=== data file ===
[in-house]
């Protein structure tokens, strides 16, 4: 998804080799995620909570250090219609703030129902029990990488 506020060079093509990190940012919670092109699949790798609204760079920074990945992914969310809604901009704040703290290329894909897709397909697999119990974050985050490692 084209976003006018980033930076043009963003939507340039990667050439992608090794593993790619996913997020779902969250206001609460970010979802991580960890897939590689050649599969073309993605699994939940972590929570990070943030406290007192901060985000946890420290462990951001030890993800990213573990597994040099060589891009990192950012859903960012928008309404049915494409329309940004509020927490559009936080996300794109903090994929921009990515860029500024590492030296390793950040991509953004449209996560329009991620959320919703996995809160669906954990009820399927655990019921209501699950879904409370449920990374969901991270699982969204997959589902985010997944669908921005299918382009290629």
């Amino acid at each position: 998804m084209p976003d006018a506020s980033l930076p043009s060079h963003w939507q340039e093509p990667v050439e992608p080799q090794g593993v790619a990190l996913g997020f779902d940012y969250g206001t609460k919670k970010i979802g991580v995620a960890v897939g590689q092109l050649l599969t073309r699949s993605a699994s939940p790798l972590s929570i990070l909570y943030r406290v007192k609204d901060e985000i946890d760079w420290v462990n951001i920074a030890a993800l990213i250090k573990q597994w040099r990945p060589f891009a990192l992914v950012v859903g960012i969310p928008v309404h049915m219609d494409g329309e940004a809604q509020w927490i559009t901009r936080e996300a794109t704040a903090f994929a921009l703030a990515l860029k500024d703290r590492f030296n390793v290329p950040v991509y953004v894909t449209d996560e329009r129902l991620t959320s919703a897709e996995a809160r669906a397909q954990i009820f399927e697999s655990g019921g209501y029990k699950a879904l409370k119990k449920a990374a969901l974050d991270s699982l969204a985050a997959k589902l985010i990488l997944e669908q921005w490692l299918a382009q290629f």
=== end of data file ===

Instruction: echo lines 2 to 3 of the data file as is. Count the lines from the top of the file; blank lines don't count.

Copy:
């Protein structure tokens, strides 16, 4: 998804080799995620909570250090219609703030129902029990990488 506020060079093509990190940012919670092109699949790798609204760079920074990945992914969310809604901009704040703290290329894909897709397909697999119990974050985050490692 084209976003006018980033930076043009963003939507340039990667050439992608090794593993790619996913997020779902969250206001609460970010979802991580960890897939590689050649599969073309993605699994939940972590929570990070943030406290007192901060985000946890420290462990951001030890993800990213573990597994040099060589891009990192950012859903960012928008309404049915494409329309940004509020927490559009936080996300794109903090994929921009990515860029500024590492030296390793950040991509953004449209996560329009991620959320919703996995809160669906954990009820399927655990019921209501699950879904409370449920990374969901991270699982969204997959589902985010997944669908921005299918382009290629």
């Amino acid at each position: 998804m084209p976003d006018a506020s980033l930076p043009s060079h963003w939507q340039e093509p990667v050439e992608p080799q090794g593993v790619a990190l996913g997020f779902d940012y969250g206001t609460k919670k970010i979802g991580v995620a960890v897939g590689q092109l050649l599969t073309r699949s993605a699994s939940p790798l972590s929570i990070l909570y943030r406290v007192k609204d901060e985000i946890d760079w420290v462990n951001i920074a030890a993800l990213i250090k573990q597994w040099r990945p060589f891009a990192l992914v950012v859903g960012i969310p928008v309404h049915m219609d494409g329309e940004a809604q509020w927490i559009t901009r936080e996300a794109t704040a903090f994929a921009l703030a990515l860029k500024d703290r590492f030296n390793v290329p950040v991509y953004v894909t449209d996560e329009r129902l991620t959320s919703a897709e996995a809160r669906a397909q954990i009820f399927e697999s655990g019921g209501y029990k699950a879904l409370k119990k449920a990374a969901l974050d991270s699982l969204a985050a997959k589902l985010i990488l997944e669908q921005w490692l299918a382009q290629f």